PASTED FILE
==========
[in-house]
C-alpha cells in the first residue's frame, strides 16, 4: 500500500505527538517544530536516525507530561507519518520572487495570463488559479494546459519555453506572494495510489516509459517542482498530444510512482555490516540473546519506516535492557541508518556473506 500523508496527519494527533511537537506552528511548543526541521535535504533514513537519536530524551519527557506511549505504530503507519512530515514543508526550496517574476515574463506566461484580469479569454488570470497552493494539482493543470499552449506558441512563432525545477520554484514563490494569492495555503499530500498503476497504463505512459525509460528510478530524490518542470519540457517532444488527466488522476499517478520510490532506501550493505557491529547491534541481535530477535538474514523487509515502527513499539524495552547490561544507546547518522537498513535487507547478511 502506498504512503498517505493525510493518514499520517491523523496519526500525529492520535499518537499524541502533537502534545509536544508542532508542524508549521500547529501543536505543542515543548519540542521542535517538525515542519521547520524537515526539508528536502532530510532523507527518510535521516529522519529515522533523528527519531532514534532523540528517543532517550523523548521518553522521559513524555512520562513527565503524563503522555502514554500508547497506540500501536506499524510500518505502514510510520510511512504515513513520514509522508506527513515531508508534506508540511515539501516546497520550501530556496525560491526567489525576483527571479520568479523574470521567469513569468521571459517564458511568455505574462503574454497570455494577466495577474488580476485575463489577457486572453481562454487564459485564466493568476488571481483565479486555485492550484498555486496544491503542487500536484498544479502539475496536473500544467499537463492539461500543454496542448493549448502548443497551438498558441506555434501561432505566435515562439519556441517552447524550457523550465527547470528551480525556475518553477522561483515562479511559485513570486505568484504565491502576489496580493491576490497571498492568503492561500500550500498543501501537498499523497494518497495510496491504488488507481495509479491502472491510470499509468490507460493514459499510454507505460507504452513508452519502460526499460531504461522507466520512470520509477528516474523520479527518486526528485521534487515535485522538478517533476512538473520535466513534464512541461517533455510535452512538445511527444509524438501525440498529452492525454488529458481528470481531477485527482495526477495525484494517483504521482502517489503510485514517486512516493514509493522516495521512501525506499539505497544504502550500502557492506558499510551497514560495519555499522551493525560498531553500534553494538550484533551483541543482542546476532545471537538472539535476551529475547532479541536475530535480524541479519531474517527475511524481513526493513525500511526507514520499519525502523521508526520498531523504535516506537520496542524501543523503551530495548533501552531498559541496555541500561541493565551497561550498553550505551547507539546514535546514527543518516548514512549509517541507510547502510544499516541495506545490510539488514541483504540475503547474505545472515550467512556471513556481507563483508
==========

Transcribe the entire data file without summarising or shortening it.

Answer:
[in-house]
C-alpha cells in the first residue's frame, strides 16, 4: 500500500505527538517544530536516525507530561507519518520572487495570463488559479494546459519555453506572494495510489516509459517542482498530444510512482555490516540473546519506516535492557541508518556473506 500523508496527519494527533511537537506552528511548543526541521535535504533514513537519536530524551519527557506511549505504530503507519512530515514543508526550496517574476515574463506566461484580469479569454488570470497552493494539482493543470499552449506558441512563432525545477520554484514563490494569492495555503499530500498503476497504463505512459525509460528510478530524490518542470519540457517532444488527466488522476499517478520510490532506501550493505557491529547491534541481535530477535538474514523487509515502527513499539524495552547490561544507546547518522537498513535487507547478511 502506498504512503498517505493525510493518514499520517491523523496519526500525529492520535499518537499524541502533537502534545509536544508542532508542524508549521500547529501543536505543542515543548519540542521542535517538525515542519521547520524537515526539508528536502532530510532523507527518510535521516529522519529515522533523528527519531532514534532523540528517543532517550523523548521518553522521559513524555512520562513527565503524563503522555502514554500508547497506540500501536506499524510500518505502514510510520510511512504515513513520514509522508506527513515531508508534506508540511515539501516546497520550501530556496525560491526567489525576483527571479520568479523574470521567469513569468521571459517564458511568455505574462503574454497570455494577466495577474488580476485575463489577457486572453481562454487564459485564466493568476488571481483565479486555485492550484498555486496544491503542487500536484498544479502539475496536473500544467499537463492539461500543454496542448493549448502548443497551438498558441506555434501561432505566435515562439519556441517552447524550457523550465527547470528551480525556475518553477522561483515562479511559485513570486505568484504565491502576489496580493491576490497571498492568503492561500500550500498543501501537498499523497494518497495510496491504488488507481495509479491502472491510470499509468490507460493514459499510454507505460507504452513508452519502460526499460531504461522507466520512470520509477528516474523520479527518486526528485521534487515535485522538478517533476512538473520535466513534464512541461517533455510535452512538445511527444509524438501525440498529452492525454488529458481528470481531477485527482495526477495525484494517483504521482502517489503510485514517486512516493514509493522516495521512501525506499539505497544504502550500502557492506558499510551497514560495519555499522551493525560498531553500534553494538550484533551483541543482542546476532545471537538472539535476551529475547532479541536475530535480524541479519531474517527475511524481513526493513525500511526507514520499519525502523521508526520498531523504535516506537520496542524501543523503551530495548533501552531498559541496555541500561541493565551497561550498553550505551547507539546514535546514527543518516548514512549509517541507510547502510544499516541495506545490510539488514541483504540475503547474505545472515550467512556471513556481507563483508